14. A Crossman pump BB gun and a bag of 100 Soldiers for a Dollar! and a box of BB’s kept us amused at local sand pits for years. I have plans along those lines for a certain granddaughter once she’s grown enough to be able to reach the trigger…

  15. …the secret of steel has always carried with it a mystery. You must learn its riddle…you must learn its discipline, for no one, no one in this world can you trust, not men, not women, not beasts… This you can trust.

  16. People ask why shoot steel targets. Immediate feedback. Particularly during shooting at speed, how do I know which shots hit the target? I fire ten shots, I walk down there and see 9 hits. I might know which of the 9 hit the target. But with a steel target, I don’t need to walk down there as I can hear if the shot hit or not.

    Steel targets also have another advantage, if you acceptable accuracy zone is the size of the steel target, you either hit the target or not. There are no “almost” hits like you get with paper.

        • Well, I was thinking different sizes. Like a central segment that goes DING! and a larger rectangle behind it that goes SPANG! and a sort of a rectangular ring that goes BLONG! Or little rectangles, tuned like a steelpan. The mind boggles at the array of possibilities!

  17. I use ranger SF for any close shooting at steel targets, there’s even less chance for a ricochet when there’s no bullet to bounce back…

  18. Isn’t it a good idea to keep the steel plate at a downwards angle so that ricochets go down instead of back at you?

    • As long as the steel plate is flat. Also, tipping the plate 45 degrees reduces the relative velocity of the bullet to the surface of the plate by 30%. The glancing effect helps maintain the steels flatness. The same reason your car windshield can skip a heavy rock off the glass with just a chip instead of blasting through or spider-webbing.

  19. A friend of mine made his own steel target once, appropriate steel, appropriate hardness, he even had “flappers” welded on the back side to keep the front clean.

    It took a lot of punishment from the rifle rounds we threw at it. Then I moved up to try my 1911. The very first round something hit me just above the eyebrow. I was bleeding pretty good and my honest first thought was “don’t let me be the IGOTD.”

    Turns out it was the damn casing. I have since learned that throwing brass straight back is relatively common with a 1911, and the little bastard managed to hit the half inch gap between my ball cap and glasses.

    Steel or paper, safety glasses folks.

  20. I was interested to see that they listed pea gravel as a soft surface to set your target. I always that you treated pea gravel like you do any other rocks. Does anybody have the reason why to this reasoning?

    • Pea gravel is small enough, in general, to absorb the impact of the bullet without sending shards of rock and lead everywhere.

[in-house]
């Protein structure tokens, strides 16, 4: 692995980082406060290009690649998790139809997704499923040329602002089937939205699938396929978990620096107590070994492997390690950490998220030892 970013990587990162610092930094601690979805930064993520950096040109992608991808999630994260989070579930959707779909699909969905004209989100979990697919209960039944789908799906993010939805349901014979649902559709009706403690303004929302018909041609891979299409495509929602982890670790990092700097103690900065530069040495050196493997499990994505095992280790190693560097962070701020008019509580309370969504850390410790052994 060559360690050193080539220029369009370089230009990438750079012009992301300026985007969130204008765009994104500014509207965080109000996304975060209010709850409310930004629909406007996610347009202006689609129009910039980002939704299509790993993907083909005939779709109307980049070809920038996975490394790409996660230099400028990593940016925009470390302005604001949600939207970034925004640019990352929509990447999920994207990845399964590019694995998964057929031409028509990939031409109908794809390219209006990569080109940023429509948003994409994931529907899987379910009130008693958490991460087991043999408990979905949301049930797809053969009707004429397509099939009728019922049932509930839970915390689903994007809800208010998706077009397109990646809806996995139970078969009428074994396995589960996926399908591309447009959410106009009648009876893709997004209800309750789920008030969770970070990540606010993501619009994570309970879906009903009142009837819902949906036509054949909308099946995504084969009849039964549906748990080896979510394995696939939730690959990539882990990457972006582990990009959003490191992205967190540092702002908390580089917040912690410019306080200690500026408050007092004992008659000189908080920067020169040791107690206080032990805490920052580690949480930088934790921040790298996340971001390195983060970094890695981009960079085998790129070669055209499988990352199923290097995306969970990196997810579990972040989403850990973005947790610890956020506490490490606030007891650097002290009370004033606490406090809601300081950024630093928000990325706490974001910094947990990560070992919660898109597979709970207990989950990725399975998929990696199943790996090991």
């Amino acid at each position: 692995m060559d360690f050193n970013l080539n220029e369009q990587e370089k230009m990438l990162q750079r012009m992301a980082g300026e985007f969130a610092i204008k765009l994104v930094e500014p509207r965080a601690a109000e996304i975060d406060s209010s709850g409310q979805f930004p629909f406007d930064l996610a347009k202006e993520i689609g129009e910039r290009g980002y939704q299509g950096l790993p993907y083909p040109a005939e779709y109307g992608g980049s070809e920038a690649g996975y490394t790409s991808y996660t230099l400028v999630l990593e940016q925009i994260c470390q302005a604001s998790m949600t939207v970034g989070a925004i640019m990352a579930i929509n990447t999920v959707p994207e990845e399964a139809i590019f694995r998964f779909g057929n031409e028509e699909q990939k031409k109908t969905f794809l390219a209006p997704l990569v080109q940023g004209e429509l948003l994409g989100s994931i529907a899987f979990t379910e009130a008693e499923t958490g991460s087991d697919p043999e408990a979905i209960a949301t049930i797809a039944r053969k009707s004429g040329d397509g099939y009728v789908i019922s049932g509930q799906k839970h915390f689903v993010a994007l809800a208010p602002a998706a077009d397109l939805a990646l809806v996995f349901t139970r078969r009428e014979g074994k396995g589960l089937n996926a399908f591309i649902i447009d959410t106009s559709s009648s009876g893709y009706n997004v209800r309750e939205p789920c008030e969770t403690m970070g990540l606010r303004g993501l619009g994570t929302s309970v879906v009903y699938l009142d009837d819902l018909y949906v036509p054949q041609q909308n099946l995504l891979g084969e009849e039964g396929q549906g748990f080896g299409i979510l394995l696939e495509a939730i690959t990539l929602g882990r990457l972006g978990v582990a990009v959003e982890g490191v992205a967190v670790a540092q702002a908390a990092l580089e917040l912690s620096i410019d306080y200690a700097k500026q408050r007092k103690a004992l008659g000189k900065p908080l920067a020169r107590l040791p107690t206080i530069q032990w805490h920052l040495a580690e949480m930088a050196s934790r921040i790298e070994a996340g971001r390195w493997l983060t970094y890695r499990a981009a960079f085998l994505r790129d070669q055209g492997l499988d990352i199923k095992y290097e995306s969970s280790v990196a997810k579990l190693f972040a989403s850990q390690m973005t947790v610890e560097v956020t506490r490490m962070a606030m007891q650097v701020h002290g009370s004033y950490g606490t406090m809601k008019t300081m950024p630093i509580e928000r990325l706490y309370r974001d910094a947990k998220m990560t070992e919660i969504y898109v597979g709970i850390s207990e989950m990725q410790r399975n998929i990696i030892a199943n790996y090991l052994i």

21. Sweet blog! I found it while searching on Yahoo News.

    Do you have any tips on how to get listed in Yahoo News?
    I’ve been trying for a while but I never seem to get there!
    Cheers

  22. OK guys, here is the skinny on shooting steel targets that might cause a fire. Its not the lead or copper thats the major problem, even though spent bullets land on the ground, their really hot, try to pick one up, just joking. I have lots of cold roll steel targets at various ranges from 15 yards out to 440 yards. The real fire danger is the round (like a 5.56mm) GOING THROUGH the steel plate. Them there holes left in the plate is evidence that steel went some where. In this case your bullet is acting as a lubricate on the steel plate but the impact for a passing bullet causes a spark show and molten metal to fall to the ground.

    Have you ever shoot a steel plate in very low light, it will answer itself. And if you shoot copper bullets at a thing like a hard rock, the copper comes off as molten copper and can be seen as sparks. Its not sparks, its melted copper. The answer is that bullets fired from our guns can very easily cause fires. Be safe and don’t burn down your neighbors or endanger yourself. Don’t take my word, do some testing on your part. Thanks for listening if you got this far,, Robert

  23. When I shoot 223 at 1/2 ” mild steel at 50 yards the energy release causes the steel to melt and crater at the point of impact. The question I have is…. if both pieces of steel is melting at point of impact, can it be dangerous from 50 yds away? and how can it if it is melted?

    The same 223 ammo form an AR pistol will not have enough velocity to melt the steel, so I can see that bouncing. Most splatter I have seen if from slower moving .22’s. I have also seen a complete bounce back from a slow moving 45 acp. I got hit in the chest with it, but not nearly enough force to be dangerous.